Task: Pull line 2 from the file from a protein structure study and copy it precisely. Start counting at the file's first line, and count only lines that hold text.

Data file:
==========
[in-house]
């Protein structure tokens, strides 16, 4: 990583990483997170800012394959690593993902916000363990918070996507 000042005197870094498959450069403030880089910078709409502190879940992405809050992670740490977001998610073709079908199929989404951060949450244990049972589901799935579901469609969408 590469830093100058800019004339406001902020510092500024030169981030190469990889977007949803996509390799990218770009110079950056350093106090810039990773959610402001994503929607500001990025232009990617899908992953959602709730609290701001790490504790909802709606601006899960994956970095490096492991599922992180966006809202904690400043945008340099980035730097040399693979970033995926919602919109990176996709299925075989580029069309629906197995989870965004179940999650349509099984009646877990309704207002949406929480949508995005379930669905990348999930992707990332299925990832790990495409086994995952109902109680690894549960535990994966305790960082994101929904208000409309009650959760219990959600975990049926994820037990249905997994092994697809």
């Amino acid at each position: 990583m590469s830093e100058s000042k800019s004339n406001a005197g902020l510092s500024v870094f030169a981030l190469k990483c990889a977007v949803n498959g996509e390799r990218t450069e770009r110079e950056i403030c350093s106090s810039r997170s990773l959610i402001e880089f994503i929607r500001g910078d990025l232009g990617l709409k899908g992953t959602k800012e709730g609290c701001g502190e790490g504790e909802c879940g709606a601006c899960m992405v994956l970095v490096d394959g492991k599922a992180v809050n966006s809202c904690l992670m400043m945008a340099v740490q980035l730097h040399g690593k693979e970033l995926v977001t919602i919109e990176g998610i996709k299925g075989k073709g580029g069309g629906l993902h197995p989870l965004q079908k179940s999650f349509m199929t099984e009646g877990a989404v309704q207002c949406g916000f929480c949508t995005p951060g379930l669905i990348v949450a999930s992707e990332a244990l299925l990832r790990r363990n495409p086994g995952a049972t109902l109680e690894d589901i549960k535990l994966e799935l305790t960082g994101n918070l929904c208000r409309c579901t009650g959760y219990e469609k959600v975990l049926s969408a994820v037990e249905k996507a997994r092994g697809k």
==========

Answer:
């Protein structure tokens, strides 16, 4: 990583990483997170800012394959690593993902916000363990918070996507 000042005197870094498959450069403030880089910078709409502190879940992405809050992670740490977001998610073709079908199929989404951060949450244990049972589901799935579901469609969408 590469830093100058800019004339406001902020510092500024030169981030190469990889977007949803996509390799990218770009110079950056350093106090810039990773959610402001994503929607500001990025232009990617899908992953959602709730609290701001790490504790909802709606601006899960994956970095490096492991599922992180966006809202904690400043945008340099980035730097040399693979970033995926919602919109990176996709299925075989580029069309629906197995989870965004179940999650349509099984009646877990309704207002949406929480949508995005379930669905990348999930992707990332299925990832790990495409086994995952109902109680690894549960535990994966305790960082994101929904208000409309009650959760219990959600975990049926994820037990249905997994092994697809």